The Battle of Fredericksburg (December 11-15, 1862) was – like all major battles during the conflict – reported in the newspapers. In the North, Harper’s Weekly famously published engravings of battles, leaders, and military life. (For more details about Fredericksburg, please view last week’s post here.)
Here are a few of the newspaper engravings that accompanied the news of the Fredericksburg’s battle:
Caption: An Army Train
Caption: Building The Bridge At Fredericksburg
Caption: Sumner’s Grand Division Crossing The Rappahannock
Caption: Franklin’s Grand Division Crossing The Rahppahannock
Caption: The Assault Upon Maryes Heights
Caption: Franklin’s Division Recrossing The Rappahannock
Capturing A Union Perspective
All the of the featured engravings show positions, marches, or the battle from a Union perspective – as would be expected from Northern correspondents and artists. It helps give us a drawn “snapshot” of what this battle might have looked like from the distance. They give a distant look at the fighting, suggesting that the artists didn’t cross the river with the Union troops to make the attacks. Rather, we see the landscape, the crossings, the assault in the far distance (with the town in the foreground), and then the retreat back across the river.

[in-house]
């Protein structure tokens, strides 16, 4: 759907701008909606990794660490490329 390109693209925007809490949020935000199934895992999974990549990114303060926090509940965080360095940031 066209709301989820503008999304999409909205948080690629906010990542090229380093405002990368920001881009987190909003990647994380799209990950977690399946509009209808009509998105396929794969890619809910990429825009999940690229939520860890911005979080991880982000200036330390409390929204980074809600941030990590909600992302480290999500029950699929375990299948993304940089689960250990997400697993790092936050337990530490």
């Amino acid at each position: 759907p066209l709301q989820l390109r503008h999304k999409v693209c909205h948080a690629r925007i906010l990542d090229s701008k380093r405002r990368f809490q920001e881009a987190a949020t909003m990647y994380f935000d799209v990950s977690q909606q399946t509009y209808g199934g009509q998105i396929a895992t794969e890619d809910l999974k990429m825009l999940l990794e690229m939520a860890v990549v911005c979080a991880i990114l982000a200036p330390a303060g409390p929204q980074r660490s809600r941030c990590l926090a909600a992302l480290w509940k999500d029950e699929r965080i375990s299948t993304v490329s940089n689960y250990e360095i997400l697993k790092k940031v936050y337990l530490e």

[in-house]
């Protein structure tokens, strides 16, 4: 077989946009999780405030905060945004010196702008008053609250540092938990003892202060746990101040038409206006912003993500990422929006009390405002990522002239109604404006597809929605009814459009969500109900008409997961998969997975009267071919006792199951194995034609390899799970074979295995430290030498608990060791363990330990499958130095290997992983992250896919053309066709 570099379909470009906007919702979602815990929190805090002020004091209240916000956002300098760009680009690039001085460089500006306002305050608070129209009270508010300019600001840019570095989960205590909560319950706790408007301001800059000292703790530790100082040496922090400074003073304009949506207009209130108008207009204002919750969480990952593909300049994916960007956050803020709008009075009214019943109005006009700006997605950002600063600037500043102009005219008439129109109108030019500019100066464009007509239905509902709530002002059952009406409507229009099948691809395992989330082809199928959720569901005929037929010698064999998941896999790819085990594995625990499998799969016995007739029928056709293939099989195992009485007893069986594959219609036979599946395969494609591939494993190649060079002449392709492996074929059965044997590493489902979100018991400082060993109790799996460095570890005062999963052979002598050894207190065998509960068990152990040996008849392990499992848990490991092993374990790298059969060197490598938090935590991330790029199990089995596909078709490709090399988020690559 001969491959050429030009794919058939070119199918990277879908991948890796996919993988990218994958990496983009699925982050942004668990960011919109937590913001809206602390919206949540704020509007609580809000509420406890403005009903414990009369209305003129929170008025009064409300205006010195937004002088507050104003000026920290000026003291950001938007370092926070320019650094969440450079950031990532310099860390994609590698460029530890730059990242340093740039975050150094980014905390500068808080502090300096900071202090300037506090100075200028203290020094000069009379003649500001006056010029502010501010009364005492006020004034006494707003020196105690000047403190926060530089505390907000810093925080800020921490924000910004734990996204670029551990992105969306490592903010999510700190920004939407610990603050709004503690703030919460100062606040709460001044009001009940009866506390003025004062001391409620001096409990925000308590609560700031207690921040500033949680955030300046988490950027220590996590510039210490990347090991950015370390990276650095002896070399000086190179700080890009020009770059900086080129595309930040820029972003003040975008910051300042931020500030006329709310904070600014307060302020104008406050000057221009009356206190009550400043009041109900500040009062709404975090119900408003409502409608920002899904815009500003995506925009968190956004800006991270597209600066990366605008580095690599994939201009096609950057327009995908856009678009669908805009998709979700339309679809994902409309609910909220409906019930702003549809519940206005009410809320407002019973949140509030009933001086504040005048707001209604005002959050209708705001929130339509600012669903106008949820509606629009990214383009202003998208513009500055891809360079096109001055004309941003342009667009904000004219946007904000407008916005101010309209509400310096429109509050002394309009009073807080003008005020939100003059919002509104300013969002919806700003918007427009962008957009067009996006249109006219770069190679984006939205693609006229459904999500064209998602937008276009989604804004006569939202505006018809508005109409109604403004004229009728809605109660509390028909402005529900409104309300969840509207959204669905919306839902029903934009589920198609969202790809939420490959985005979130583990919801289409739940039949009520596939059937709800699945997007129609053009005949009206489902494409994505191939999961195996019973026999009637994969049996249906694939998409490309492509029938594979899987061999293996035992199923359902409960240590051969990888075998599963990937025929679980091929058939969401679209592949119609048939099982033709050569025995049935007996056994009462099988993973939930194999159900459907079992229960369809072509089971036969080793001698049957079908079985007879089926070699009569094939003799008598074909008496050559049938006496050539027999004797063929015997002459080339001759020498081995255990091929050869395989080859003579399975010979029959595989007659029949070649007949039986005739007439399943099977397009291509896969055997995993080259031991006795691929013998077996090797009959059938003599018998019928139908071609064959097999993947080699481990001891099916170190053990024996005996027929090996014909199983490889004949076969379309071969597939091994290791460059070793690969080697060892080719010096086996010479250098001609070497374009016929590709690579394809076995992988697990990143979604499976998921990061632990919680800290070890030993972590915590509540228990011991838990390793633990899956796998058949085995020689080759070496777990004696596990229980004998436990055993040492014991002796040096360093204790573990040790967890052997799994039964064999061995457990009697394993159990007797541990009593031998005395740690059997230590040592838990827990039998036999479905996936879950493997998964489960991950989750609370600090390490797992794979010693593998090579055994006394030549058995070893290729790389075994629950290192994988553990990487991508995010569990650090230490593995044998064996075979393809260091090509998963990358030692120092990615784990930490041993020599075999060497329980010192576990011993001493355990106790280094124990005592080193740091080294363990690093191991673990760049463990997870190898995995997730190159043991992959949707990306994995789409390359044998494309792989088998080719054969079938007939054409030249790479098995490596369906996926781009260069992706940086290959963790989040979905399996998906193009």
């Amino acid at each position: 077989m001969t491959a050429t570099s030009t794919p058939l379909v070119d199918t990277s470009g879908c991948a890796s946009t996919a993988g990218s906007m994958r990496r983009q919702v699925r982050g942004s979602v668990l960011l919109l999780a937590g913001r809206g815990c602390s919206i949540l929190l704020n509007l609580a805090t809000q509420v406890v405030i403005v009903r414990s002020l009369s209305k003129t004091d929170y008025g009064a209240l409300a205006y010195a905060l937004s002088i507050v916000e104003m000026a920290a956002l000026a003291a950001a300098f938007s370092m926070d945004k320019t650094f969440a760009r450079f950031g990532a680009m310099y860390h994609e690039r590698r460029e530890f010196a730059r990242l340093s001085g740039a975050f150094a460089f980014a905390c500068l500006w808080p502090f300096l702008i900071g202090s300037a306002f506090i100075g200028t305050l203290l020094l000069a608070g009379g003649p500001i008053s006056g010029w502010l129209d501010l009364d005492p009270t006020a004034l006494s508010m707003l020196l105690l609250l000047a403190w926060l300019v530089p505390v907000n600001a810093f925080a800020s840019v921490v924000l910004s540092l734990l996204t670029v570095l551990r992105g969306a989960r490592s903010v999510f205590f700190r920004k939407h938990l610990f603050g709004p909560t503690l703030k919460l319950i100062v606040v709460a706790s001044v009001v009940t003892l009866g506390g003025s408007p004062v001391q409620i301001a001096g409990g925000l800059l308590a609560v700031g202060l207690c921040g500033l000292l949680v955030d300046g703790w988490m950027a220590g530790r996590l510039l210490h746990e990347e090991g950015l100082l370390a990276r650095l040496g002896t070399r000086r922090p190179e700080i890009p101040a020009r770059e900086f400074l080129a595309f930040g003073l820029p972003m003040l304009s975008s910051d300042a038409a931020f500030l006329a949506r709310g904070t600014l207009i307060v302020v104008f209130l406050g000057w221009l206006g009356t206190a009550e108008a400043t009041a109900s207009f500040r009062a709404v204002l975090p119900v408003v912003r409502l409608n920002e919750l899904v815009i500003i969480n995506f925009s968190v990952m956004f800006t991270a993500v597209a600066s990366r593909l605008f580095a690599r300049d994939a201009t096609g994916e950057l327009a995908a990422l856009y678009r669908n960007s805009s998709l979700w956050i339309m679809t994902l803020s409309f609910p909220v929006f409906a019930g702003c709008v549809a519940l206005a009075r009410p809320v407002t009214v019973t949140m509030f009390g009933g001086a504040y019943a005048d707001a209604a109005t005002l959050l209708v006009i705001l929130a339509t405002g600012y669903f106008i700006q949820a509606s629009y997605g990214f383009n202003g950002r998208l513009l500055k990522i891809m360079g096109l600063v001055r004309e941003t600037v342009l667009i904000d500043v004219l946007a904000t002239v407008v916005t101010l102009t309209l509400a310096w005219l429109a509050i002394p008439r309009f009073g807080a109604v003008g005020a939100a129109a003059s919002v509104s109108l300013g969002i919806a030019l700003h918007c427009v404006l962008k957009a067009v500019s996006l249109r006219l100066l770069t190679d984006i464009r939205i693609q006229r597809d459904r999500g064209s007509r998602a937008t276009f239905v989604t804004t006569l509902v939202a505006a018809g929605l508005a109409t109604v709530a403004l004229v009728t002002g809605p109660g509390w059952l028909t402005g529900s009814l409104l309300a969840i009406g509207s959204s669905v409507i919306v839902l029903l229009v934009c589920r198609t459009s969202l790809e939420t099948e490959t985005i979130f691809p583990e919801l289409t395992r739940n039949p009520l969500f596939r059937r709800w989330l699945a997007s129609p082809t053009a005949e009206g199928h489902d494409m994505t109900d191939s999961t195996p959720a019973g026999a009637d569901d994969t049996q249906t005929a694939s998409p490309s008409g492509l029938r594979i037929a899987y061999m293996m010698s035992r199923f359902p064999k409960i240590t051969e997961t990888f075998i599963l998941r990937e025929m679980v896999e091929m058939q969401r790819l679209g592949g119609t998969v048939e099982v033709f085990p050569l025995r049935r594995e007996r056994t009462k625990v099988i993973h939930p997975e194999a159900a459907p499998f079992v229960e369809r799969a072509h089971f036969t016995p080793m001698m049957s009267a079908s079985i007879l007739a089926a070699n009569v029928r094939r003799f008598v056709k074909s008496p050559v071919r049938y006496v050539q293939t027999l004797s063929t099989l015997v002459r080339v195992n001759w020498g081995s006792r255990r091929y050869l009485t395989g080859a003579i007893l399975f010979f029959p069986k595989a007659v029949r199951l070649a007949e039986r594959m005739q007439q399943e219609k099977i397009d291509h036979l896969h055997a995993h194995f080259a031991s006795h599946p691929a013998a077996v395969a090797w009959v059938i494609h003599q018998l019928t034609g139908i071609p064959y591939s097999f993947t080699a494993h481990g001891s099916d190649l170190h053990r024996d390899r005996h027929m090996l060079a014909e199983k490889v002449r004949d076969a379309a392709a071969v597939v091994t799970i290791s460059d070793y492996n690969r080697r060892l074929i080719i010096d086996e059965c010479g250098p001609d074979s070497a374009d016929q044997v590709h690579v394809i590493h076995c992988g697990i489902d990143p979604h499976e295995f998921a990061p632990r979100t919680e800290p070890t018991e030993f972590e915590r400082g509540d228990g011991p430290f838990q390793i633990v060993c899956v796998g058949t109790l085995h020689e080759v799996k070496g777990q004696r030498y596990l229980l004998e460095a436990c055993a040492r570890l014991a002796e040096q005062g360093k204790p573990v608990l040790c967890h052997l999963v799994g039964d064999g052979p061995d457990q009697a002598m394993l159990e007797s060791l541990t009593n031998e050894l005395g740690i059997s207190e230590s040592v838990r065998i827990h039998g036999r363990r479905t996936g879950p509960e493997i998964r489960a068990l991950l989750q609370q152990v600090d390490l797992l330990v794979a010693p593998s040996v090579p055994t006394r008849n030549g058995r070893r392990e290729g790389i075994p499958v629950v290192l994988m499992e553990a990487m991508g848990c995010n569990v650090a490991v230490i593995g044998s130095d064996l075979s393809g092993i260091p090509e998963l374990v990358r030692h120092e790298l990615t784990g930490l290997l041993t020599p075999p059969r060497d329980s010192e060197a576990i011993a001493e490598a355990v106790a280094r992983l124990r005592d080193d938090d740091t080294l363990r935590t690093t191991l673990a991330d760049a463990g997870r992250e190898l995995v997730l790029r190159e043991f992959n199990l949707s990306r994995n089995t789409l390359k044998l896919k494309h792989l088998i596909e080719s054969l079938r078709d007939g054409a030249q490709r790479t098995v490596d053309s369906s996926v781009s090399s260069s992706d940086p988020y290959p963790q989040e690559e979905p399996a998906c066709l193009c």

The images present a “clean” image of the battle. Distant. Yet – in my opinion – the crossing and recrossing images alone present the story of the battle, simplified.
Writers and artists traveled along with the Civil War armies, preparing articles, reports, anecdotes, and illustrations for the newspapers. Northern papers were more comprehensive in their facts (and badly reported rumors), especially as the war went on and manpower and paper became scarce in the South.
Some war correspondents were sent out by specific publications, others were more independent, willing to report or draw and sell their work. Some officers welcomed the reporters, others saw them as a nuisance.
Ironically, soldiers wrote home asking what the papers said about the military actions in general. Often times, the homefront had more accurate (or at least abundant rumors) than the common soldiers.
These images of Fredericksburg would have been the Northern images of the battle. Though accurate in some respects and useful to historians, the sketches failed to convey the detailed tragedy and bloodbath at the battle. However, the publication of casualty lists would test and deny the “clean” and distant images.
P.S. Did you like the visual sources? Would you like to see more posts like this in the future?